Full results are here.

“It really helped me to start lower down,” Vonn said according to the Associated Press. “The upper section was a bit bumpy and with my knee it’s really hard on the body. I knew I had a good chance and thankfully right before I went, exact opposite of the super-G, the sun came out. I was like, this is it. This is my day. I just charged. I gave it everything I have like always. I put the nerves aside and just enjoyed it. I love going fast. It was a perfect day for downhill.”

Back on February 1, Vonn announced on Instagram that the super-G and downhill in Are will be the last races of her career.

“My body is broken beyond repair and it isn’t letting me have the final season I dreamed of,” Vonn wrote. “My body is screaming at me to STOP and it’s time for me to listen.”

The fact that Vonn’s final race comes in Are conjures up some bittersweet memories. In 2007, Vonn won her first world championship medals there — silver in both the super-G and downhill. The flip side is after winning those medals, Vonn suffered her first major injury, a season-ending ACL sprain caused by a crash in slalom training.

Vonn will end her career with 82 World Cup wins, the most ever by a woman, 2 world championship wins and three Olympic medals – including downhill gold in 2010.

10 February 2019, Sweden, Are: Alpine skiing, world championship, downhill, ladies: Lindsey Vonn from the USA poses after the race with the medals of her career. Photo: Michael Kappeler/dpa (Photo by Michael Kappeler/picture alliance via Getty Images)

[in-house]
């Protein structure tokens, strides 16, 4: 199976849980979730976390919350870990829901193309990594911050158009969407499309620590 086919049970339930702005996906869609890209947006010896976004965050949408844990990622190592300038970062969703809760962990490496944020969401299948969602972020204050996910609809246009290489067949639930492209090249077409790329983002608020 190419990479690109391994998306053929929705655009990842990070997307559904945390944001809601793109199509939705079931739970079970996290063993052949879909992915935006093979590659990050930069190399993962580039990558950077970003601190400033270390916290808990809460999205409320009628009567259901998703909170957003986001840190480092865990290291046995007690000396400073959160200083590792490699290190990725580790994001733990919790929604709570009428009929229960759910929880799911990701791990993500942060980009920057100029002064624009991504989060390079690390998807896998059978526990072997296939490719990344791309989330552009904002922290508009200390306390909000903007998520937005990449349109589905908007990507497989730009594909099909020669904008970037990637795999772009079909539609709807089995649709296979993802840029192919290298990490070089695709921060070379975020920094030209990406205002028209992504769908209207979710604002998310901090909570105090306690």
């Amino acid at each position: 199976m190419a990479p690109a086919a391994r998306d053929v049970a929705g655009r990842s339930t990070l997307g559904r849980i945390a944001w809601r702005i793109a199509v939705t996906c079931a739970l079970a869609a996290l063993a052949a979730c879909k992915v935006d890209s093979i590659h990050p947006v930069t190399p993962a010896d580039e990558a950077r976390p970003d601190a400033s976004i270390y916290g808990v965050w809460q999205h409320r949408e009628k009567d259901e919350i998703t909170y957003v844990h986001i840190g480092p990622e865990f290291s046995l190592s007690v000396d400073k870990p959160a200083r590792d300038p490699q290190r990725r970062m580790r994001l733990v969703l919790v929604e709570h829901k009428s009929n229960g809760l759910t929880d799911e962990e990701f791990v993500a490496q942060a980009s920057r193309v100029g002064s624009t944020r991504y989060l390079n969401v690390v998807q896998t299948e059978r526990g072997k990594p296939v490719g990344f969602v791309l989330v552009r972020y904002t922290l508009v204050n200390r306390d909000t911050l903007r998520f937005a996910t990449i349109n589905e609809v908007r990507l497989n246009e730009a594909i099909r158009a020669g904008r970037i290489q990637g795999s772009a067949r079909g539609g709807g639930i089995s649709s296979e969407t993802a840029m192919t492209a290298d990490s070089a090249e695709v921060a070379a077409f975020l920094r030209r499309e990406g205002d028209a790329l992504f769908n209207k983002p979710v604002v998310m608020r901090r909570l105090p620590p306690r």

Tokyo Paralympic triathlon test event cancels swim due to water bacteria

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TOKYO (AP) — High levels of bacteria forced the swimming portion of a triathlon test event for the Tokyo Paralympics to be canceled Saturday.

It’s the second setback in the triathlon for organizers of next year’s Olympics and Paralympics. An Olympic triathlon running event was shortened from 10km to 5km on Thursday because of what the International Triathlon Union (ITU) called “extreme levels” of heat.

Tokyo’s hot and humid summers are a major worry for Olympic organizers. The water issues are a reminder of the Rio Games, when high bacteria and virus levels were found in waters for sailing, rowing and open-water swimming.

In a statement, the ITU said E-coli levels were “more than two times over the ITU limits.” It said the water was at Level 4, the highest risk level.

E-coli bacteria, which normally live in the intestines of animals and people, can produce intestinal pain, diarrhea and a fever.

The venue in Tokyo Bay, called Odaiba, has been a concern for organizers, who have experimented with different measures to clean the water in the area, located in an urban part of central Tokyo.

The ITU is scheduled to hold it final test event on Sunday “depending on the latest water quality tests”, it said in a statement.

A few days ago the ITU described water quality conditions at the venue as “very good.” However, swimmers at a recent distance swimming event at the same venue complained of foul-smelling water.